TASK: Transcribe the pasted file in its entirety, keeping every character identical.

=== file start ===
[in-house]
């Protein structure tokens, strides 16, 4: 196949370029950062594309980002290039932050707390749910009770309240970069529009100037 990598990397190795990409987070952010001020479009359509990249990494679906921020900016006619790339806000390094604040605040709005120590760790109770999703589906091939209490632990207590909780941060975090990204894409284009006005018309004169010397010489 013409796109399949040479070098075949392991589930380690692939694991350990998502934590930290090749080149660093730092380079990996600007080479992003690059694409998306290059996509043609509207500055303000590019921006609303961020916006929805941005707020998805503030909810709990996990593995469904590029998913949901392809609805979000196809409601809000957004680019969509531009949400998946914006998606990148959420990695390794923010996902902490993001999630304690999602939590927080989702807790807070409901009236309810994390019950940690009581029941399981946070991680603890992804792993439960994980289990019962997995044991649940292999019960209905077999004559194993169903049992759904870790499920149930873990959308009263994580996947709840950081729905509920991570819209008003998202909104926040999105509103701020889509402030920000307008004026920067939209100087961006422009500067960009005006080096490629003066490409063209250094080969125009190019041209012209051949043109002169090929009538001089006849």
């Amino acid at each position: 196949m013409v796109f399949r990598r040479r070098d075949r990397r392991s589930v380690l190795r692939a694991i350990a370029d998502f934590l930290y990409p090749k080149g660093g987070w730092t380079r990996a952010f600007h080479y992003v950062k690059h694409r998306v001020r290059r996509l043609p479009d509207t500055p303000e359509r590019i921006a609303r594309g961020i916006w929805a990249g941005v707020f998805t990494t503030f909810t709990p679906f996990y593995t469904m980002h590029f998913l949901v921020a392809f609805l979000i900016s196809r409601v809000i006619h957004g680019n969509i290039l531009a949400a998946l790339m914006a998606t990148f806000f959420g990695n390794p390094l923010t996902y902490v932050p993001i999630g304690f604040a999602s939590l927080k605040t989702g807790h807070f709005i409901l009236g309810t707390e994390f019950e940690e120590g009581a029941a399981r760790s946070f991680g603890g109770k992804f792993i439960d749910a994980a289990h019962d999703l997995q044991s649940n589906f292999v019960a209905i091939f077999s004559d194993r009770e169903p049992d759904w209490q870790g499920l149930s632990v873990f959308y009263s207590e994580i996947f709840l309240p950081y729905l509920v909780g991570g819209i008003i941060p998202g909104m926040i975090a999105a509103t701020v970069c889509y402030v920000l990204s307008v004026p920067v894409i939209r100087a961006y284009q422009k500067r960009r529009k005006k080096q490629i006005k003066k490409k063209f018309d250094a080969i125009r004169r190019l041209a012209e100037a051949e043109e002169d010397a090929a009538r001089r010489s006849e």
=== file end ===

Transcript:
[in-house]
């Protein structure tokens, strides 16, 4: 196949370029950062594309980002290039932050707390749910009770309240970069529009100037 990598990397190795990409987070952010001020479009359509990249990494679906921020900016006619790339806000390094604040605040709005120590760790109770999703589906091939209490632990207590909780941060975090990204894409284009006005018309004169010397010489 013409796109399949040479070098075949392991589930380690692939694991350990998502934590930290090749080149660093730092380079990996600007080479992003690059694409998306290059996509043609509207500055303000590019921006609303961020916006929805941005707020998805503030909810709990996990593995469904590029998913949901392809609805979000196809409601809000957004680019969509531009949400998946914006998606990148959420990695390794923010996902902490993001999630304690999602939590927080989702807790807070409901009236309810994390019950940690009581029941399981946070991680603890992804792993439960994980289990019962997995044991649940292999019960209905077999004559194993169903049992759904870790499920149930873990959308009263994580996947709840950081729905509920991570819209008003998202909104926040999105509103701020889509402030920000307008004026920067939209100087961006422009500067960009005006080096490629003066490409063209250094080969125009190019041209012209051949043109002169090929009538001089006849």
């Amino acid at each position: 196949m013409v796109f399949r990598r040479r070098d075949r990397r392991s589930v380690l190795r692939a694991i350990a370029d998502f934590l930290y990409p090749k080149g660093g987070w730092t380079r990996a952010f600007h080479y992003v950062k690059h694409r998306v001020r290059r996509l043609p479009d509207t500055p303000e359509r590019i921006a609303r594309g961020i916006w929805a990249g941005v707020f998805t990494t503030f909810t709990p679906f996990y593995t469904m980002h590029f998913l949901v921020a392809f609805l979000i900016s196809r409601v809000i006619h957004g680019n969509i290039l531009a949400a998946l790339m914006a998606t990148f806000f959420g990695n390794p390094l923010t996902y902490v932050p993001i999630g304690f604040a999602s939590l927080k605040t989702g807790h807070f709005i409901l009236g309810t707390e994390f019950e940690e120590g009581a029941a399981r760790s946070f991680g603890g109770k992804f792993i439960d749910a994980a289990h019962d999703l997995q044991s649940n589906f292999v019960a209905i091939f077999s004559d194993r009770e169903p049992d759904w209490q870790g499920l149930s632990v873990f959308y009263s207590e994580i996947f709840l309240p950081y729905l509920v909780g991570g819209i008003i941060p998202g909104m926040i975090a999105a509103t701020v970069c889509y402030v920000l990204s307008v004026p920067v894409i939209r100087a961006y284009q422009k500067r960009r529009k005006k080096q490629i006005k003066k490409k063209f018309d250094a080969i125009r004169r190019l041209a012209e100037a051949e043109e002169d010397a090929a009538r001089r010489s006849e």